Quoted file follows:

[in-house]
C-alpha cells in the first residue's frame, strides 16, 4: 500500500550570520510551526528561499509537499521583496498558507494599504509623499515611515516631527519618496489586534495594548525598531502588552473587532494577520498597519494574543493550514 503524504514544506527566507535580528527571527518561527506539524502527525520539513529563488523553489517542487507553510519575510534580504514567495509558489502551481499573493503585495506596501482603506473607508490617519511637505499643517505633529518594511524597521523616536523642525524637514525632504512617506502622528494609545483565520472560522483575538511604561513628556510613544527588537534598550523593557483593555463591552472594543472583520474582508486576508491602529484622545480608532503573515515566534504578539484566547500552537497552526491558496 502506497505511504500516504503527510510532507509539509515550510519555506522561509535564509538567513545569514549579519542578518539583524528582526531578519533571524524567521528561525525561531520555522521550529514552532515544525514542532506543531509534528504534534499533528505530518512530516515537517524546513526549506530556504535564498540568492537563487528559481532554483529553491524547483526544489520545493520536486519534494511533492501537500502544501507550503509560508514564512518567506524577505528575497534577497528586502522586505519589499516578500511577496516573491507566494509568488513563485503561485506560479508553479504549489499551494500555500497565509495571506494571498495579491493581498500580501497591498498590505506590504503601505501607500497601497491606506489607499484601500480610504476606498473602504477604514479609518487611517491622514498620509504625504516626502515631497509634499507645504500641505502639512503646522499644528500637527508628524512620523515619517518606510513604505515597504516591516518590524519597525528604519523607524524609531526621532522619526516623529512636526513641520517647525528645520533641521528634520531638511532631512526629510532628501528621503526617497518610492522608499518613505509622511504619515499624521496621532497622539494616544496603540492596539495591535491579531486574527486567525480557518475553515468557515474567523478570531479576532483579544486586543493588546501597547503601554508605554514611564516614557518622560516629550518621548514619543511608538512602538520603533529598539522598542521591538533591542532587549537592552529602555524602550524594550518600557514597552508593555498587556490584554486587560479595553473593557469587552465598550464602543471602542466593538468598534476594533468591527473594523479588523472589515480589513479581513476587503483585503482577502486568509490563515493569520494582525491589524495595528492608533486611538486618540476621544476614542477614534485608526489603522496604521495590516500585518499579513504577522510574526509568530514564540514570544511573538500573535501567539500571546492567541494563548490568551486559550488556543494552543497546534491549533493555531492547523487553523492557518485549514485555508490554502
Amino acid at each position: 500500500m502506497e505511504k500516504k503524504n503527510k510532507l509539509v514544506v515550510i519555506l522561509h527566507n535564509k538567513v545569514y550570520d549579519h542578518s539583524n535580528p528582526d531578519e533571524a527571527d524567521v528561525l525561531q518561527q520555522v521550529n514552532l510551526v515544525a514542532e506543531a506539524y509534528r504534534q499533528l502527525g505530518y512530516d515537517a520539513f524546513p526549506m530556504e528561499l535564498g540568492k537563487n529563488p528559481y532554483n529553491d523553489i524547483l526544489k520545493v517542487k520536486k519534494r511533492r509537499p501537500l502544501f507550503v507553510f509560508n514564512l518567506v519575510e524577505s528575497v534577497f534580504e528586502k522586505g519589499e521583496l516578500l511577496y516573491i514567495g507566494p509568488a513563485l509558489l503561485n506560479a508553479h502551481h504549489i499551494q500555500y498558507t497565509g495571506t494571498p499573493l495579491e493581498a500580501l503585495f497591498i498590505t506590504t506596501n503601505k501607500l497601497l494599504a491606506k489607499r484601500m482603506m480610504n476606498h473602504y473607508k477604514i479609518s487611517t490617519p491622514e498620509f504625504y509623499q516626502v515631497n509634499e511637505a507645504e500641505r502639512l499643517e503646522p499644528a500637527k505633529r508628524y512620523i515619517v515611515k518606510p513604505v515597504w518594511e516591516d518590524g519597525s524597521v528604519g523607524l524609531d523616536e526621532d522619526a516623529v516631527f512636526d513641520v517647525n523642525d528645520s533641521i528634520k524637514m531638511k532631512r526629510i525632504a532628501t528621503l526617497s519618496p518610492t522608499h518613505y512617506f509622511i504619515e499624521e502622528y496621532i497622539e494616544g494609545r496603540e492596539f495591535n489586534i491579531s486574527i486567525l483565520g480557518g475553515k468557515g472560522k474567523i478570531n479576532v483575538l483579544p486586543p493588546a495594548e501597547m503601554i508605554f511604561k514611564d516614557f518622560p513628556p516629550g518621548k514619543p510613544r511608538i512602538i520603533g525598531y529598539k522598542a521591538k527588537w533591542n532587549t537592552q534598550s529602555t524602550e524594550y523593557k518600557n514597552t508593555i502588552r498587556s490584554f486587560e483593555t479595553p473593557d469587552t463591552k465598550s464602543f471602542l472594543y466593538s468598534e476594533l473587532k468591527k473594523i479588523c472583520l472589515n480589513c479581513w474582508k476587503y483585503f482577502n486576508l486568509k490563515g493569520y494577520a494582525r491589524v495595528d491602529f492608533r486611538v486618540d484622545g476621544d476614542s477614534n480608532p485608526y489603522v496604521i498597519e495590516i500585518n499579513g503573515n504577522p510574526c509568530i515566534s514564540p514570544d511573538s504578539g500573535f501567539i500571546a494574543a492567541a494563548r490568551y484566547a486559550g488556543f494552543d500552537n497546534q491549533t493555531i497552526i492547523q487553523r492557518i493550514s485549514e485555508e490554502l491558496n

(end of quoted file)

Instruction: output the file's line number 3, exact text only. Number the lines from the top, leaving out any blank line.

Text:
Amino acid at each position: 500500500m502506497e505511504k500516504k503524504n503527510k510532507l509539509v514544506v515550510i519555506l522561509h527566507n535564509k538567513v545569514y550570520d549579519h542578518s539583524n535580528p528582526d531578519e533571524a527571527d524567521v528561525l525561531q518561527q520555522v521550529n514552532l510551526v515544525a514542532e506543531a506539524y509534528r504534534q499533528l502527525g505530518y512530516d515537517a520539513f524546513p526549506m530556504e528561499l535564498g540568492k537563487n529563488p528559481y532554483n529553491d523553489i524547483l526544489k520545493v517542487k520536486k519534494r511533492r509537499p501537500l502544501f507550503v507553510f509560508n514564512l518567506v519575510e524577505s528575497v534577497f534580504e528586502k522586505g519589499e521583496l516578500l511577496y516573491i514567495g507566494p509568488a513563485l509558489l503561485n506560479a508553479h502551481h504549489i499551494q500555500y498558507t497565509g495571506t494571498p499573493l495579491e493581498a500580501l503585495f497591498i498590505t506590504t506596501n503601505k501607500l497601497l494599504a491606506k489607499r484601500m482603506m480610504n476606498h473602504y473607508k477604514i479609518s487611517t490617519p491622514e498620509f504625504y509623499q516626502v515631497n509634499e511637505a507645504e500641505r502639512l499643517e503646522p499644528a500637527k505633529r508628524y512620523i515619517v515611515k518606510p513604505v515597504w518594511e516591516d518590524g519597525s524597521v528604519g523607524l524609531d523616536e526621532d522619526a516623529v516631527f512636526d513641520v517647525n523642525d528645520s533641521i528634520k524637514m531638511k532631512r526629510i525632504a532628501t528621503l526617497s519618496p518610492t522608499h518613505y512617506f509622511i504619515e499624521e502622528y496621532i497622539e494616544g494609545r496603540e492596539f495591535n489586534i491579531s486574527i486567525l483565520g480557518g475553515k468557515g472560522k474567523i478570531n479576532v483575538l483579544p486586543p493588546a495594548e501597547m503601554i508605554f511604561k514611564d516614557f518622560p513628556p516629550g518621548k514619543p510613544r511608538i512602538i520603533g525598531y529598539k522598542a521591538k527588537w533591542n532587549t537592552q534598550s529602555t524602550e524594550y523593557k518600557n514597552t508593555i502588552r498587556s490584554f486587560e483593555t479595553p473593557d469587552t463591552k465598550s464602543f471602542l472594543y466593538s468598534e476594533l473587532k468591527k473594523i479588523c472583520l472589515n480589513c479581513w474582508k476587503y483585503f482577502n486576508l486568509k490563515g493569520y494577520a494582525r491589524v495595528d491602529f492608533r486611538v486618540d484622545g476621544d476614542s477614534n480608532p485608526y489603522v496604521i498597519e495590516i500585518n499579513g503573515n504577522p510574526c509568530i515566534s514564540p514570544d511573538s504578539g500573535f501567539i500571546a494574543a492567541a494563548r490568551y484566547a486559550g488556543f494552543d500552537n497546534q491549533t493555531i497552526i492547523q487553523r492557518i493550514s485549514e485555508e490554502l491558496n